Effect of Biochar and Activated Carbon Amendments on Gaseous Mercury Emissions of Soil and Mercury Methylation Rates in Sediment

Sessums, Ryan (2015) Effect of Biochar and Activated Carbon Amendments on Gaseous Mercury Emissions of Soil and Mercury Methylation Rates in Sediment. Undergraduate thesis, under the direction of James Cizdziel from Chemistry & Biochemistry, The University of Mississippi.

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Abstract

Mercury is a pervasive global contaminant with a complex biogeochemical cycle. In this biogeochemical cycle, methylmercury (MeHg+) tends to biomagnify and concentrate in fish and seafood consumed by humans. This study examines the effect of sorbent amendments on both the mercury emission from soils and the methylation rates of mercury in sediments, both of which are believed to be major contributors to the global cycle. Biochar and activated carbon were used to treat soils and sediments to explore their effects. It was found that biochar and activated carbon reduced gaseous mercury emission by 25% and 49%, respectively. Methylation rates in the treated sediment effectively decreased by 89% using biochar and by 83% using activated carbon, however this does not take into account potential adsorption of MeHg+ on the amendments or the possibility of the amendments killing the microbes responsible for methylation; therefore, methylation rates could not be said to have unequivocally decreased and may be “best-case scenario” rates. All results from treated sediments were statistically different from the untreated sediment (p-value < 0.001).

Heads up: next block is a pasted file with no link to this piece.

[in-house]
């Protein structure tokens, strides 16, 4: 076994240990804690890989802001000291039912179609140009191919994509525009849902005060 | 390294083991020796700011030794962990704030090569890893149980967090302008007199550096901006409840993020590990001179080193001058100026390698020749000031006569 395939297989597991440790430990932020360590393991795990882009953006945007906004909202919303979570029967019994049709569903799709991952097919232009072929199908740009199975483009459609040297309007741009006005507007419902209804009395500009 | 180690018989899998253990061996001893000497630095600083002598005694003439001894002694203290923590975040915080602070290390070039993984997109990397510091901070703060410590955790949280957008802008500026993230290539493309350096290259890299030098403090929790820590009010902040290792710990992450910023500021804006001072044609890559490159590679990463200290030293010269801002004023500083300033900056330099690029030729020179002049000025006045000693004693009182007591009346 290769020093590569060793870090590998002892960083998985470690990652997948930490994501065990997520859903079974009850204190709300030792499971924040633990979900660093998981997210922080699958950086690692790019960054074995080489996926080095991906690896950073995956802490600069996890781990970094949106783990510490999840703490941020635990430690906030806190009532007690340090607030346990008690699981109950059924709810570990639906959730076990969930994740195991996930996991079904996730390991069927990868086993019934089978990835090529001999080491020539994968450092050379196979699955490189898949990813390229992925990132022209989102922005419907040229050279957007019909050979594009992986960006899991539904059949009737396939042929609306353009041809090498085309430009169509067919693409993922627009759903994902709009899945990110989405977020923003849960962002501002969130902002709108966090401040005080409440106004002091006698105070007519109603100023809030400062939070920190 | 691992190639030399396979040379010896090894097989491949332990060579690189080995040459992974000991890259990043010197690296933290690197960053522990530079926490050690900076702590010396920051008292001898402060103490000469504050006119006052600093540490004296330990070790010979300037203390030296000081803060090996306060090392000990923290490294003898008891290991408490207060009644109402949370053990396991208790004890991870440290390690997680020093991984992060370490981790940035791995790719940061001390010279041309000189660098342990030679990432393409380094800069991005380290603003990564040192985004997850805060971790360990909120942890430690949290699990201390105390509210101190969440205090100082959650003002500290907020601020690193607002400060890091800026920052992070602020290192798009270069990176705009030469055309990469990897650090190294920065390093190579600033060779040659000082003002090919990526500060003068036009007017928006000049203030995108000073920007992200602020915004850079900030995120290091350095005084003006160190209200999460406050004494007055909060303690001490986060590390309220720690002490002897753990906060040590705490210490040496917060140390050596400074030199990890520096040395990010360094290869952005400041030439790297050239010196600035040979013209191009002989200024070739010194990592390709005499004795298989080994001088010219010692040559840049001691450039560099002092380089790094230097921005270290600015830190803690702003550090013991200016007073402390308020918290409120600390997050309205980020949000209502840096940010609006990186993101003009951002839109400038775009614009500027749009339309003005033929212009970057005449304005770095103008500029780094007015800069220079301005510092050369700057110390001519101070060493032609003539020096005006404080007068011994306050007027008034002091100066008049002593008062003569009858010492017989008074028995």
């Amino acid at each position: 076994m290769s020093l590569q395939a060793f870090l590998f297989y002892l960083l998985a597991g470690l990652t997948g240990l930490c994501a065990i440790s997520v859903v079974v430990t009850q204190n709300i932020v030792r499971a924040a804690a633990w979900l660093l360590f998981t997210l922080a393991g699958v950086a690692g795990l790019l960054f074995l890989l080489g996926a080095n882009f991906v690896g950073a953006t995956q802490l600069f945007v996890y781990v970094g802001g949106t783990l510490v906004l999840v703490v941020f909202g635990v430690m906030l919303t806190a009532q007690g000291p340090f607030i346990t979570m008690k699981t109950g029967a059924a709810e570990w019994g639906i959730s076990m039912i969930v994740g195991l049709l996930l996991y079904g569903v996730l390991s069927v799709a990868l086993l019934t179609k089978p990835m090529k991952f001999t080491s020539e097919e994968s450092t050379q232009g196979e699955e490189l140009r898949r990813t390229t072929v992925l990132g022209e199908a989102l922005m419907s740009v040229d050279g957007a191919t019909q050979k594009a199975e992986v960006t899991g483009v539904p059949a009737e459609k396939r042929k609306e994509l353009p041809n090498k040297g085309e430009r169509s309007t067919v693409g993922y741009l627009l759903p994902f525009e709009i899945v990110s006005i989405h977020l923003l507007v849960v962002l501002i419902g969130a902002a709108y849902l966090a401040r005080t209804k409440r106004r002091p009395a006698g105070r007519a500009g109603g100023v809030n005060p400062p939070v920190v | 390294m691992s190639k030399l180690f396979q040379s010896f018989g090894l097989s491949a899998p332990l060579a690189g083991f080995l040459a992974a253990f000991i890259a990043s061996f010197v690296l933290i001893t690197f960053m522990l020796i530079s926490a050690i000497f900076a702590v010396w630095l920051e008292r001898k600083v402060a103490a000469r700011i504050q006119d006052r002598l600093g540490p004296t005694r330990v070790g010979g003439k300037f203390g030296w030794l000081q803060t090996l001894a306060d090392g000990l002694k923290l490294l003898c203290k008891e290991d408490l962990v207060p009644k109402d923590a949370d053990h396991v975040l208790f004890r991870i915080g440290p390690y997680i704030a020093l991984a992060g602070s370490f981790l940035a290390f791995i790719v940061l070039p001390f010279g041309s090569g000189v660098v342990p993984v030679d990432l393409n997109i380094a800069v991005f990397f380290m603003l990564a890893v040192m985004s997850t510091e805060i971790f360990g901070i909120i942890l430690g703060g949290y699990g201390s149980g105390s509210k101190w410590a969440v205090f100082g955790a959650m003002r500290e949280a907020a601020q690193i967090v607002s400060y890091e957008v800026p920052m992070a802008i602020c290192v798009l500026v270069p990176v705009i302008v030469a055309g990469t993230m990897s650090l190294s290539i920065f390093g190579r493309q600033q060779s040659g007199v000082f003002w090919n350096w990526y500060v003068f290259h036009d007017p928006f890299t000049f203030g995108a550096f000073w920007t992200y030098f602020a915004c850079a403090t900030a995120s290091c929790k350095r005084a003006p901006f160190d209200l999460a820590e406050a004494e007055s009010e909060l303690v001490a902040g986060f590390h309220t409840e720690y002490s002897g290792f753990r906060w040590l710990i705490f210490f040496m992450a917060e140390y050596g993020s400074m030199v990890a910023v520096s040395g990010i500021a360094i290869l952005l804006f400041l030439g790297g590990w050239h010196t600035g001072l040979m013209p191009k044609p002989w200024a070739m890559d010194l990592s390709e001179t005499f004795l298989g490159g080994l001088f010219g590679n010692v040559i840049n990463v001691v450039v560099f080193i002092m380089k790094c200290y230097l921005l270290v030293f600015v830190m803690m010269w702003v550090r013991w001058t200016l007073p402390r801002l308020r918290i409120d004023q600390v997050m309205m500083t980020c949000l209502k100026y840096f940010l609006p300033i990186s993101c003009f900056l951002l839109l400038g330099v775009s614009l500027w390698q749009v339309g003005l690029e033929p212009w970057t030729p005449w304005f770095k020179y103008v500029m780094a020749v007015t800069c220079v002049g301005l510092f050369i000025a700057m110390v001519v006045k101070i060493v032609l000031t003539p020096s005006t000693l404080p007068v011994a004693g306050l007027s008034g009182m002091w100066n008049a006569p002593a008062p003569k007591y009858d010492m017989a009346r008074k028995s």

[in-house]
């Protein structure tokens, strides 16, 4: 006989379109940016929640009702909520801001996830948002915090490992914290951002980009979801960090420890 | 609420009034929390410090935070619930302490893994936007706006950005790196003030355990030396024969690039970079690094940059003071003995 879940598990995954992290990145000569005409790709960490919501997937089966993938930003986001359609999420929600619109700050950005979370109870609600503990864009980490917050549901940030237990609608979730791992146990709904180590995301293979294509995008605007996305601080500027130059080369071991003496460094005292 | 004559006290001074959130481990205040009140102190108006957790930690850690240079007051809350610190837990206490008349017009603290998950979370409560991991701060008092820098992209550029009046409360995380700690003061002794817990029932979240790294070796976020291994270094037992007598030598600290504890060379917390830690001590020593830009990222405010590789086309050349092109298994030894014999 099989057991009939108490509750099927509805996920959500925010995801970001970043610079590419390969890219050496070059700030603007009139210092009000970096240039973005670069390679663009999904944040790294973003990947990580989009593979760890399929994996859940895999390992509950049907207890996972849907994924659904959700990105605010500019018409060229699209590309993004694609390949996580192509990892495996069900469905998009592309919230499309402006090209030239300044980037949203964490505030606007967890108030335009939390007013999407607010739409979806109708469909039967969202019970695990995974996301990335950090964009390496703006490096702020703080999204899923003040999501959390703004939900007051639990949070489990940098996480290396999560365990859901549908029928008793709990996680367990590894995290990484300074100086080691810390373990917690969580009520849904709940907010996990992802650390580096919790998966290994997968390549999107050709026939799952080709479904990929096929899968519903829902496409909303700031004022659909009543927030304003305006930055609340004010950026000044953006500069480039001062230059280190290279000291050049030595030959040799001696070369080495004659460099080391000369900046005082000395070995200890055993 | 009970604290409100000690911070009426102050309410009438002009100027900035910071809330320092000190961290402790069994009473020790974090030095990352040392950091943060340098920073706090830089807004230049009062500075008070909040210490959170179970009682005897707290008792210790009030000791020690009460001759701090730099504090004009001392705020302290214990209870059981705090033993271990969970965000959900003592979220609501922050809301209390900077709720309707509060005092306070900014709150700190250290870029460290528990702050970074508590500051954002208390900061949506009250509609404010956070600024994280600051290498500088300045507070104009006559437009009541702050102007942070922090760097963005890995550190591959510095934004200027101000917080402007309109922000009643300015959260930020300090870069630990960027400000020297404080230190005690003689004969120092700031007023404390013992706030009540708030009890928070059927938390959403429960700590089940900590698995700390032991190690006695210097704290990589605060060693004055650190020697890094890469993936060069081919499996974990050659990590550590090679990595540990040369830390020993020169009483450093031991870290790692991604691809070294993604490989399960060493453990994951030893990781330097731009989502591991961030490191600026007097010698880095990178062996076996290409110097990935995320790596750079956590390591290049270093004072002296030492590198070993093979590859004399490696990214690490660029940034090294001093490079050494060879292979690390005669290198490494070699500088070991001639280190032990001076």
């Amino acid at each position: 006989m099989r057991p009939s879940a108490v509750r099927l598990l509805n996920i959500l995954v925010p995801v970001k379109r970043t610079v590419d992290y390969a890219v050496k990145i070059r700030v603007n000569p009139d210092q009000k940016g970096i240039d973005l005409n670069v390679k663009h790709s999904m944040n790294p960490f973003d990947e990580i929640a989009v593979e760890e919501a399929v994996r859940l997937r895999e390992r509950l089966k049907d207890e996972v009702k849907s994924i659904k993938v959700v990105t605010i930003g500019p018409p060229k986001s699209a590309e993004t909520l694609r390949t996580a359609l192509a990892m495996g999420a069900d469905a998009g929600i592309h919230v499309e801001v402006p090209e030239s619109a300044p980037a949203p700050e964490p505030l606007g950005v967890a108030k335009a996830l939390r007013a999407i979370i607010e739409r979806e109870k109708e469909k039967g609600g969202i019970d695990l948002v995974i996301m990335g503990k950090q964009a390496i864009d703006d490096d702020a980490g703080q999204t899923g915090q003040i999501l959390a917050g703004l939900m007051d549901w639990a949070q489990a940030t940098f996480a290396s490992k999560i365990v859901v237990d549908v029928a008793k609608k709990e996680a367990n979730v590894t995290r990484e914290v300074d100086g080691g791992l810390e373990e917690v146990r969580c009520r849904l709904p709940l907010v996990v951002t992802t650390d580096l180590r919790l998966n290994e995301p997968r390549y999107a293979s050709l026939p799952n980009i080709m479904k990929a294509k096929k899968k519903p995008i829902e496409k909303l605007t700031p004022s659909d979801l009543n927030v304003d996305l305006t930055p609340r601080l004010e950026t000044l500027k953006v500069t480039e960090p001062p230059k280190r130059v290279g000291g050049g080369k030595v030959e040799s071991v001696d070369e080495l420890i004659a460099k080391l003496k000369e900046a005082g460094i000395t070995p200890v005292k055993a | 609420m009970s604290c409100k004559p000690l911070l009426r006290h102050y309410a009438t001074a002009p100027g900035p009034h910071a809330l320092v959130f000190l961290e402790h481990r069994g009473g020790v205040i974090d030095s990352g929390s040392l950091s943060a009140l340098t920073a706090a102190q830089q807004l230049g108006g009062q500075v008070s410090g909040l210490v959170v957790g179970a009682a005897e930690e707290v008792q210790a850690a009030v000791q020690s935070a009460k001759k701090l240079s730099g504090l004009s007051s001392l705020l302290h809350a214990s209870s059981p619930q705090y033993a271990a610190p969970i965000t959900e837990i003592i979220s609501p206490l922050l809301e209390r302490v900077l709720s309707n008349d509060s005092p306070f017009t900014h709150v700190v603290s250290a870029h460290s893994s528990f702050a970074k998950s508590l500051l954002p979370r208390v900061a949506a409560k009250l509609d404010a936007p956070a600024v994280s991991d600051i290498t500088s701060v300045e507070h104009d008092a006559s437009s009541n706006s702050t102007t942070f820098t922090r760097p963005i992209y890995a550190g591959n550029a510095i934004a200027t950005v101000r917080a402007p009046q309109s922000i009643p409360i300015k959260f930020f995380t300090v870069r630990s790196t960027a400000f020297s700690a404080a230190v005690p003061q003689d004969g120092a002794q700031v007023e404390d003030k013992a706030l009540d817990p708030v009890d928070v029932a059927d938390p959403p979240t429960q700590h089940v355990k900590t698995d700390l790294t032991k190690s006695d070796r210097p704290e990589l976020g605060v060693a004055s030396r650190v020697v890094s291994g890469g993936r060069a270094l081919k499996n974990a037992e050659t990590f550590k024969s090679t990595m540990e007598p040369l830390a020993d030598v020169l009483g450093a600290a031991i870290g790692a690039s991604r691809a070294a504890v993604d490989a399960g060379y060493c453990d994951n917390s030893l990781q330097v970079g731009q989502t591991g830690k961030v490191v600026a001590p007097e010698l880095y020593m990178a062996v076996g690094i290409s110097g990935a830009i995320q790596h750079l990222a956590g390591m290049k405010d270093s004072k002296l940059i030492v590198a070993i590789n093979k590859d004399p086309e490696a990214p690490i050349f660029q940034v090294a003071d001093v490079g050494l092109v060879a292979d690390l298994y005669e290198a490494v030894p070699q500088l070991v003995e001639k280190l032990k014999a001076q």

Item Type: Thesis (Undergraduate)
Creators: Sessums, Ryan
Student's Degree Program(s): B.S. in Chemistry
Thesis Advisor: James Cizdziel
Thesis Advisor's Department: Chemistry & Biochemistry
Institution: The University of Mississippi
Subjects: Q Science > QD Chemistry
Depositing User: Ryan Sessums
Date Deposited: 07 May 2015 16:53
Last Modified: 07 May 2015 16:53
URI: http://thesis.honors.olemiss.edu/id/eprint/386

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